Ranson went into fascinating detail about what the International Air Transport Association (IATA), an organization that represents the world’s carriers sees as the airport checkpoint of the future, first released in 2011.  In a nutshell, IATA wants to bring back the humanity in the screening process, allowing passengers to keep on shoes and jackets, and leave laptops in their bags, among other things.

“COF’s goal is to create a security framework that moves away from a one-size-fits-all approach to procedures built on a risk-management approach supported by optimising and enhancing technology, improving data management, and using biometric identification and behavioural analysis to strengthen security screening, increase check-point operational efficiency and improve the passenger experience at screening checkpoints,” writes Ranson.

When I read this, and read the words “checkpoint of the future,” a bell went off in my head. During almost six years of covering airports and aviation security for Aviation Week and Aviation Daily, that concept became a central theme for the Transportation Security Administration.

Back in April 2008, TSA announced — with a media event at Washington National Airport — that it was unveiling what it called the Airport Security Checkpoint of the Future. We were all shuttled out to an empty hangar, where we saw a mock-up of that checkpoint.  You can read my AvWeek Towers and Tarmacs blog post on that event here.  It was based on a study done by Palo Alto, Calif.-based innovation and design firm Ideo.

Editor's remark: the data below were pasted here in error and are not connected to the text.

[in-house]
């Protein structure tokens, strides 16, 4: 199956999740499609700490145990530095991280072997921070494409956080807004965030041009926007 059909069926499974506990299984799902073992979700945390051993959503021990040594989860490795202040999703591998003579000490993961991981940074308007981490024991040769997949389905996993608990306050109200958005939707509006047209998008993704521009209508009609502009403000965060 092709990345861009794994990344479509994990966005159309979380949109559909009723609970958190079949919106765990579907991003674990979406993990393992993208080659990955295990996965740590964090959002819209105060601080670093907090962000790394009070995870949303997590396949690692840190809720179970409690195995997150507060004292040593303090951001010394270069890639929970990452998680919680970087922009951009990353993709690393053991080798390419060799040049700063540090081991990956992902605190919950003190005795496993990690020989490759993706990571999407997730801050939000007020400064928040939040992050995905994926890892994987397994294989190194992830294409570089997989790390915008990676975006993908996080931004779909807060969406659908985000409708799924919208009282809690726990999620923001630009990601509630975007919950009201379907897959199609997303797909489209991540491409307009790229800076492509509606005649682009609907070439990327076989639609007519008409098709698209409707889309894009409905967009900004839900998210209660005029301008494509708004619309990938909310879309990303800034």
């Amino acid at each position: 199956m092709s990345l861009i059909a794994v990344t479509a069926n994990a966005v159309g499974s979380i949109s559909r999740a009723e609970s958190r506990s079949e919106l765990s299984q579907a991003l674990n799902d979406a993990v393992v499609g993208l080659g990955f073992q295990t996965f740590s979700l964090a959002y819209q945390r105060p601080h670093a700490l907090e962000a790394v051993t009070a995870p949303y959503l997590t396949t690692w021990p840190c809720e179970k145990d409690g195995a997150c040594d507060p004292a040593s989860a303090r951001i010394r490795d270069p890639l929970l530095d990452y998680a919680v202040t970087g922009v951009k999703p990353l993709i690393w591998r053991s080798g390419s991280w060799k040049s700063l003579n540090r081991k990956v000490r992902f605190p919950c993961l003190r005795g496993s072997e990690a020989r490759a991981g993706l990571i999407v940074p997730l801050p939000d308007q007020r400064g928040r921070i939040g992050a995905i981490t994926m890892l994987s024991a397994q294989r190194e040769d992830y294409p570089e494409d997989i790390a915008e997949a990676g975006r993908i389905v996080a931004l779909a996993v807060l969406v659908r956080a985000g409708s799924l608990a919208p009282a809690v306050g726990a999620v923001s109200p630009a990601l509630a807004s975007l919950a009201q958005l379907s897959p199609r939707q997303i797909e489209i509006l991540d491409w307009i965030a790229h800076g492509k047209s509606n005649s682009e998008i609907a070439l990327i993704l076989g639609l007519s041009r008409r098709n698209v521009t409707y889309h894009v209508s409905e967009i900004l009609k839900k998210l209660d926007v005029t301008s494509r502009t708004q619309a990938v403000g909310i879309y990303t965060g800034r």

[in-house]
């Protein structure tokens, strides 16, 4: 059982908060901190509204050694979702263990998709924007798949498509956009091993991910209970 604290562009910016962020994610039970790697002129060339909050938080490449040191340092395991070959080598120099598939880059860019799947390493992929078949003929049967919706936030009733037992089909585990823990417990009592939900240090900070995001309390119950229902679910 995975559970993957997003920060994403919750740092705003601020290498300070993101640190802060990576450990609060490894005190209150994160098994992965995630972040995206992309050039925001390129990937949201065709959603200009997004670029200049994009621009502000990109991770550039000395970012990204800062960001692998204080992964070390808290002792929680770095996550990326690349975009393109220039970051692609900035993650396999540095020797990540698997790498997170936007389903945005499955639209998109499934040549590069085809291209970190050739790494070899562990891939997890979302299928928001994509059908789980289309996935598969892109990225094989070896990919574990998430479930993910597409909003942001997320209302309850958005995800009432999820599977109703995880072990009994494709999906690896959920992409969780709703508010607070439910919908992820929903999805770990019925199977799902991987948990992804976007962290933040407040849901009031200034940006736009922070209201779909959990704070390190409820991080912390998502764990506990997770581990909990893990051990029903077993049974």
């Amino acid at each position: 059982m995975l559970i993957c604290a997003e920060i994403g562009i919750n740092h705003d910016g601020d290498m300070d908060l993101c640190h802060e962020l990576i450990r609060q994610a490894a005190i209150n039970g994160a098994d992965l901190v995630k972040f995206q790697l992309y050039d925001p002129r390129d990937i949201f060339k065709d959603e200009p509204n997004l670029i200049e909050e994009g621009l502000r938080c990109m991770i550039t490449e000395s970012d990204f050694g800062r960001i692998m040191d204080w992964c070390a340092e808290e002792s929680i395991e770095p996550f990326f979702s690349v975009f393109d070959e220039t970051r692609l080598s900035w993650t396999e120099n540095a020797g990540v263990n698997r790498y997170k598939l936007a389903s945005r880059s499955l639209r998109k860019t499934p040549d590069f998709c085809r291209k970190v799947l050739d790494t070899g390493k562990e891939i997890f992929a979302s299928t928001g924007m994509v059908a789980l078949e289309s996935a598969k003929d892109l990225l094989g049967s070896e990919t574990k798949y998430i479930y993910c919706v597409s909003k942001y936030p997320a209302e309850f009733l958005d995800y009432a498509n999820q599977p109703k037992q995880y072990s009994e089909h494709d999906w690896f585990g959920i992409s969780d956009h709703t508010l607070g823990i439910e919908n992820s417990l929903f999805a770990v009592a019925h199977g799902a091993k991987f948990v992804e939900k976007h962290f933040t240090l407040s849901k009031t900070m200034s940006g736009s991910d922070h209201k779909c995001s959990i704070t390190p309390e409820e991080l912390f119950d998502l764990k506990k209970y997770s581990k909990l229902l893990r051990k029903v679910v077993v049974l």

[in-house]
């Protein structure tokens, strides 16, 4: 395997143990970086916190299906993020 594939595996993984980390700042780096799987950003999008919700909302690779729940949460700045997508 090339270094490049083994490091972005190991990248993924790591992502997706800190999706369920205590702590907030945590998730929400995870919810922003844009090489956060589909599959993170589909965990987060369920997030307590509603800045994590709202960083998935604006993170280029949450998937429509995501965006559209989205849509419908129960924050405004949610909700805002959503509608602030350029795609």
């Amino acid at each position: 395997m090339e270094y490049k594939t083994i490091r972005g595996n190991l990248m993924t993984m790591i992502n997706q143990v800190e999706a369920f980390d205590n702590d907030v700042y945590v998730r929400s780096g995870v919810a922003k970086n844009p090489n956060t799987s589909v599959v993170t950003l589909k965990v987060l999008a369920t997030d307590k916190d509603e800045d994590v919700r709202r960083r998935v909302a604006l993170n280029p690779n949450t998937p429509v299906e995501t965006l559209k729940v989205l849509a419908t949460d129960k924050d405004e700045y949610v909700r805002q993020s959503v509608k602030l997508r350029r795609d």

The concept was put in place at my hometown Baltimore-Washington International Thurgood Marshall Airport about a month later. Elements included things designed to calm the checkpoint process, including: soothing lights; new age music and bird tweets (yes, bird tweets); profiles that personalized TSA screeners; an area to throw out trash and items that couldn’t be taken past security; and more clearly designed queues.  You can hear my 3-minute podcast on my experience going through the checkpoint here.

So IATA jumping into the checkpoint arena is interesting, since this has been the turf of the Transportation Security Administration, partnering with airports.  IATA is stepping up its efforts to test technology that weeds out “known travelers” from those with higher risk factors.  So it will be interesting to see what IATA will be able to achieve by its 2020 deadline. You can see a video on the checkpoint of the future here.